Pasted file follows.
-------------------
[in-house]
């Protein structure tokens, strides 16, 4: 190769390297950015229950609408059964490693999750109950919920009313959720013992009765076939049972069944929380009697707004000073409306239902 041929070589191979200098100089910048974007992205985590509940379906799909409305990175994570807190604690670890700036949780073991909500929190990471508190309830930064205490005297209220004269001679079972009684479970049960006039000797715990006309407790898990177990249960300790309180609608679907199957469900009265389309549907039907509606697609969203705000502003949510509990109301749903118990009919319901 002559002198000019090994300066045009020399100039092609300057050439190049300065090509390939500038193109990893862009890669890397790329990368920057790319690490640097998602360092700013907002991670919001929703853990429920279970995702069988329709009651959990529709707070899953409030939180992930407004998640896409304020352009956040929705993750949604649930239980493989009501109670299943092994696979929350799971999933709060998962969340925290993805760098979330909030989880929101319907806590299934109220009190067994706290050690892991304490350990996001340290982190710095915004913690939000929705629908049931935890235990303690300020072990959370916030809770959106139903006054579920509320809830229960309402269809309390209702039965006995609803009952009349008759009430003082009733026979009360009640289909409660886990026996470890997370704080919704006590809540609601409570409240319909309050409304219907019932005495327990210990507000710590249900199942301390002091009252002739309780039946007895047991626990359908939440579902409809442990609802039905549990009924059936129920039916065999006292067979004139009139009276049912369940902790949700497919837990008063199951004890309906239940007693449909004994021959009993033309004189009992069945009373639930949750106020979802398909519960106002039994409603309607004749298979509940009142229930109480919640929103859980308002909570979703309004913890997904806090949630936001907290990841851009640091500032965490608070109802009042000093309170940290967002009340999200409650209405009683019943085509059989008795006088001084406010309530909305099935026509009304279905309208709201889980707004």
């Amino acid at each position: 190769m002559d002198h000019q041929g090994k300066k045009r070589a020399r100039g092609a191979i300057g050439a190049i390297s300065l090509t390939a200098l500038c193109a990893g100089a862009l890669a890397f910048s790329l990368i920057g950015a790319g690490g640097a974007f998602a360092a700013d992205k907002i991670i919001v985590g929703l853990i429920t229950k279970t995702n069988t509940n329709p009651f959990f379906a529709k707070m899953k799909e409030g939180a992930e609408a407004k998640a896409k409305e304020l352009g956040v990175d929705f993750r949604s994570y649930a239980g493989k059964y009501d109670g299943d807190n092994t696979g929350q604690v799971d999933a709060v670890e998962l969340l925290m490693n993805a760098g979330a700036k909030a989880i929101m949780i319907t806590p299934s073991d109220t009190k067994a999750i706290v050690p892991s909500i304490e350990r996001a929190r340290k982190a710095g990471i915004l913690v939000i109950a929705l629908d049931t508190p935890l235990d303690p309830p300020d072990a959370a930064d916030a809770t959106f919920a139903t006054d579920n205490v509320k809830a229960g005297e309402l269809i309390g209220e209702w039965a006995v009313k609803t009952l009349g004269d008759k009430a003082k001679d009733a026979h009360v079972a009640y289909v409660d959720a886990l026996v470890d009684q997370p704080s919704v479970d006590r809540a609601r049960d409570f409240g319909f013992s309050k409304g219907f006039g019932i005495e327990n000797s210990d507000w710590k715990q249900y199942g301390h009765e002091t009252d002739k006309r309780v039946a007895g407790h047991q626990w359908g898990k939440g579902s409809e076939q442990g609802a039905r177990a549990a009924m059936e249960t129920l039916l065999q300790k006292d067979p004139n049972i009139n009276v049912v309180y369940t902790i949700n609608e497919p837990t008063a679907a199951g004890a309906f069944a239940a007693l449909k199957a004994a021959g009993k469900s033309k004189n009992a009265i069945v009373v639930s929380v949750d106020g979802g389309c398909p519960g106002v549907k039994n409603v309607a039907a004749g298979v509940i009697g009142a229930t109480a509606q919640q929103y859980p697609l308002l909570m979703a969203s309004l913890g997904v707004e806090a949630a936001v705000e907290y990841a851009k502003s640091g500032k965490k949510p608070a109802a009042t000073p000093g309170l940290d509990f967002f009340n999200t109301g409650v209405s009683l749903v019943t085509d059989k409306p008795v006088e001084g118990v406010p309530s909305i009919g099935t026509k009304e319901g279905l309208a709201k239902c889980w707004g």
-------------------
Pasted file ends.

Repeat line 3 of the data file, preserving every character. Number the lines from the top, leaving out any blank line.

């Amino acid at each position: 190769m002559d002198h000019q041929g090994k300066k045009r070589a020399r100039g092609a191979i300057g050439a190049i390297s300065l090509t390939a200098l500038c193109a990893g100089a862009l890669a890397f910048s790329l990368i920057g950015a790319g690490g640097a974007f998602a360092a700013d992205k907002i991670i919001v985590g929703l853990i429920t229950k279970t995702n069988t509940n329709p009651f959990f379906a529709k707070m899953k799909e409030g939180a992930e609408a407004k998640a896409k409305e304020l352009g956040v990175d929705f993750r949604s994570y649930a239980g493989k059964y009501d109670g299943d807190n092994t696979g929350q604690v799971d999933a709060v670890e998962l969340l925290m490693n993805a760098g979330a700036k909030a989880i929101m949780i319907t806590p299934s073991d109220t009190k067994a999750i706290v050690p892991s909500i304490e350990r996001a929190r340290k982190a710095g990471i915004l913690v939000i109950a929705l629908d049931t508190p935890l235990d303690p309830p300020d072990a959370a930064d916030a809770t959106f919920a139903t006054d579920n205490v509320k809830a229960g005297e309402l269809i309390g209220e209702w039965a006995v009313k609803t009952l009349g004269d008759k009430a003082k001679d009733a026979h009360v079972a009640y289909v409660d959720a886990l026996v470890d009684q997370p704080s919704v479970d006590r809540a609601r049960d409570f409240g319909f013992s309050k409304g219907f006039g019932i005495e327990n000797s210990d507000w710590k715990q249900y199942g301390h009765e002091t009252d002739k006309r309780v039946a007895g407790h047991q626990w359908g898990k939440g579902s409809e076939q442990g609802a039905r177990a549990a009924m059936e249960t129920l039916l065999q300790k006292d067979p004139n049972i009139n009276v049912v309180y369940t902790i949700n609608e497919p837990t008063a679907a199951g004890a309906f069944a239940a007693l449909k199957a004994a021959g009993k469900s033309k004189n009992a009265i069945v009373v639930s929380v949750d106020g979802g389309c398909p519960g106002v549907k039994n409603v309607a039907a004749g298979v509940i009697g009142a229930t109480a509606q919640q929103y859980p697609l308002l909570m979703a969203s309004l913890g997904v707004e806090a949630a936001v705000e907290y990841a851009k502003s640091g500032k965490k949510p608070a109802a009042t000073p000093g309170l940290d509990f967002f009340n999200t109301g409650v209405s009683l749903v019943t085509d059989k409306p008795v006088e001084g118990v406010p309530s909305i009919g099935t026509k009304e319901g279905l309208a709201k239902c889980w707004g």